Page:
Set in a dark and damp corner of an East London pub, a soft storm is reaching its climax under the sweet hum of Frank Ocean. The cream of a light ale, brewed with age and set in stubborn tradition, floats about his pink mouth. We’ve had this conversation before and oh how he likes to taunt me! – how can anyone take feminists seriously, when they don’t all agree on the same things? – his tone is quizzical almost curious, but the tilt of his head, the expression on his face is all-knowing and condescending. By this point I’ve only had two vodkas but I’m drunk enough to house the desire to throw over his beer in frustration. But I restrain. I would hate to be pegged as hysterical. Instead I’ll take a deep breath, sip on a new age tonic and add that this is probably a fair point. Or not.
Feminism and its discussion of social injustice was never meant to be a one-size-fits-all pair of knickers – It was never meant to please you, John. I can see why it makes you feel uncomfortable – the history of contemporary feminists and their search for equality aren’t soothing tales to lull you to sleep. There are no capes or spandex, the baddies are hidden in plain sight and the happy endings are as scarce as the heroes are blue.
When the invention of the pill was freeing one woman from tyranny, Valerie Solanas and radical her SCUM Manifesto was busy freeing another. However, do these differences in opinion make either stance less real? Do they become less serious to the women that they affected? I suppose we thought that we had progressed from these issues some 40 years later. However, it turns out that progress in 2016 doesn’t equate to movement but rather fighting a different fight, in a different arena, with a different guy in another dimly lit pub. Men are still running countries, Forbes 100 businesses and women still having to justify their right to their piece of the pie.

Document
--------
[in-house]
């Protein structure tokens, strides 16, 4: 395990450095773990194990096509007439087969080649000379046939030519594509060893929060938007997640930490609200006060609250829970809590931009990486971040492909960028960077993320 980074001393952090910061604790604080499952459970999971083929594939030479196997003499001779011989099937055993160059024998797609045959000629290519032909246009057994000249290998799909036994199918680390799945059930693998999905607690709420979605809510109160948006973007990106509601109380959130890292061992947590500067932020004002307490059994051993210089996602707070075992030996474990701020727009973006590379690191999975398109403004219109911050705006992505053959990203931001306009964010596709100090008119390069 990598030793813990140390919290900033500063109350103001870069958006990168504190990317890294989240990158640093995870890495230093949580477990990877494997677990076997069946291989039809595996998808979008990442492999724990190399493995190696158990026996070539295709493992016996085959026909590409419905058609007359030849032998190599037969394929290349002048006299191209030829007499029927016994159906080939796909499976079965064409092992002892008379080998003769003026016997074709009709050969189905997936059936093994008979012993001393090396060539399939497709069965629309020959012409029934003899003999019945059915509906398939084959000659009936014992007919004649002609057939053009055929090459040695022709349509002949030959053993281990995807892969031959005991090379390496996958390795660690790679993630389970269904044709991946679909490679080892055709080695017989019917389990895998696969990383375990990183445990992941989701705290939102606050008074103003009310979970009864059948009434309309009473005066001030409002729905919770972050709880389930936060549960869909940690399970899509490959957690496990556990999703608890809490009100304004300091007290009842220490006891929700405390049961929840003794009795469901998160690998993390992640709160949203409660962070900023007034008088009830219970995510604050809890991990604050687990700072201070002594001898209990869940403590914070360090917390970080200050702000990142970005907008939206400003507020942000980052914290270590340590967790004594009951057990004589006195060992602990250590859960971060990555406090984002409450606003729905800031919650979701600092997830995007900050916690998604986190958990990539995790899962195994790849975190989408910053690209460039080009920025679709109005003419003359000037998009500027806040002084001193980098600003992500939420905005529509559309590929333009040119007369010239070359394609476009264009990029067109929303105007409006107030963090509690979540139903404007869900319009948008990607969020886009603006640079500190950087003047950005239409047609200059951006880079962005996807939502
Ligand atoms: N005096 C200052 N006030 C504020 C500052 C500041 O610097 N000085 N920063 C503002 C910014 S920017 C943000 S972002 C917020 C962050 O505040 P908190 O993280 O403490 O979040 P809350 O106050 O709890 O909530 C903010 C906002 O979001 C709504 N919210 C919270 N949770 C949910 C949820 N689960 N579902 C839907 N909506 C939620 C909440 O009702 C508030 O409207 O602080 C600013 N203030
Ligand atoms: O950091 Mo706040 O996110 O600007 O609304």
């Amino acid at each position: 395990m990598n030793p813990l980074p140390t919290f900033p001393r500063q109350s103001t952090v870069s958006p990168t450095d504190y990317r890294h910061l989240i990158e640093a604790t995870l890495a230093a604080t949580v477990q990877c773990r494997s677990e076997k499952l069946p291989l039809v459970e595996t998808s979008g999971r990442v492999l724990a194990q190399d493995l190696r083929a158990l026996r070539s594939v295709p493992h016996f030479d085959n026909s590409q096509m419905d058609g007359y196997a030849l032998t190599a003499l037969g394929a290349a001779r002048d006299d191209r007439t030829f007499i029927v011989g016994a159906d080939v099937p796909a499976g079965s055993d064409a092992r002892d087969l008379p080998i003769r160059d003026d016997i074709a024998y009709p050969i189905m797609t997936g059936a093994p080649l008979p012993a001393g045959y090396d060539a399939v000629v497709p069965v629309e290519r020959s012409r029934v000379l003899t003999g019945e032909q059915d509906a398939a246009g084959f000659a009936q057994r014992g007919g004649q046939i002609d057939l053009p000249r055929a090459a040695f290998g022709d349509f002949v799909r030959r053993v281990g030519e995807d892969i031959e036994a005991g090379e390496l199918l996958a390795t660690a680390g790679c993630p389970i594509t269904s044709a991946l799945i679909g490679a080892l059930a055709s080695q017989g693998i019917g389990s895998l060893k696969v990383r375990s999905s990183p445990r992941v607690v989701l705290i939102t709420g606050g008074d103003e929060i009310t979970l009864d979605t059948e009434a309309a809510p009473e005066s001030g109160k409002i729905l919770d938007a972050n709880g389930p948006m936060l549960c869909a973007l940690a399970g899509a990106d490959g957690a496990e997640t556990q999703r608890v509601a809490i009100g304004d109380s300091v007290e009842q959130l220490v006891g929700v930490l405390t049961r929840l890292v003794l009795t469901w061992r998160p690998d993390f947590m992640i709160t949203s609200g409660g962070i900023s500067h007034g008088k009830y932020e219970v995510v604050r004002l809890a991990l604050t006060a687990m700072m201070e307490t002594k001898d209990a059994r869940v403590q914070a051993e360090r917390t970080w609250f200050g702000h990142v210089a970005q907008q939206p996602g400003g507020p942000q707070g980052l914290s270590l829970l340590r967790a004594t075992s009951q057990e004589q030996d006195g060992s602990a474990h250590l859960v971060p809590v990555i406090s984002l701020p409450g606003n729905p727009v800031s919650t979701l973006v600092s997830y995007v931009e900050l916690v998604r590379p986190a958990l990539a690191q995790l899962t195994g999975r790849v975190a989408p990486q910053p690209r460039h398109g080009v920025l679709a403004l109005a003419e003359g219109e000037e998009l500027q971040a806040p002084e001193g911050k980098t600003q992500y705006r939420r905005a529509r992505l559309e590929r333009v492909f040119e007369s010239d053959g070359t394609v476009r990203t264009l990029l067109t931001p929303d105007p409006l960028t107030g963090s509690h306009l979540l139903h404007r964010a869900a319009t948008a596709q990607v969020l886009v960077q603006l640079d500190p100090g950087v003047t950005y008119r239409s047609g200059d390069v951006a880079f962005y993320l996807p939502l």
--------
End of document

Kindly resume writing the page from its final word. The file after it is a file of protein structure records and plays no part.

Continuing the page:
In this great misogynist town beauty is in the eye of the drunkest, the more you glug, the more attractive everyone appears through your temporary but self-imposed beer goggles. Yet, four drinks down and I’m no prettier for it. I wince, I scorn, I frown with the thin lines of my forehead. Four drinks down and this conversation is no easier to swallow. John is rambling a thick but one-sided assortment of misogynistic commentary.
Capitalism makes me uglier each and every day as long as the ideals of perfection, the limitations placed on women become narrower and tighter. There’s still an attitude that prevails over western society; the type that embodies deep-rooted ambivalent sexism and an ignorance towards its solution. The type that makes the political deeply, regrettably personal. The type that starts with ‘pink is for girls and blue is for boys’ and ends with that very real glass ceiling that limits women around the world. There’s a bitter leave it to the lads taste in the air and it’s not just down to the hops in my pale ale.
Nevertheless, I have a plan to fight back and never fear as it’s far subtler than splashing beer around- though I’m mightily tempted! It starts with knowing that the political starts in the humble arena of your own narrative. It starts by knowing that the biggest change starts with the smallest steps. Female power is the understanding that your femininity does not make you less. It is the difference between two chromosomes, and not between success and failure.
A sharp bell chimes through the brown haze of the pub and it’s the familiar sound of the bar staff taking their last orders on a cold Tuesday. At that John slips his arms through his heavy denim jacket, hugs me goodbye and tells me to text him to let him know I’ve arrived home safe. His embrace is warm and enduring, maybe even as comforting as the opposition waving a white flag of surrender. It’s a hug that says “no hard feelings, I’m only a messenger”
It’s a hug that reminds me why feminists have fought and will continue sucking it to the men that have held them back in the past. It’s up to our generation to make contemporary feminism our own by challenging the issues that affect us. For as long as each woman in each corner of the global will be up against a different fight in her bid for equality, the solution will always vary.
Words: Kira Matthews
Images: Brenda Chi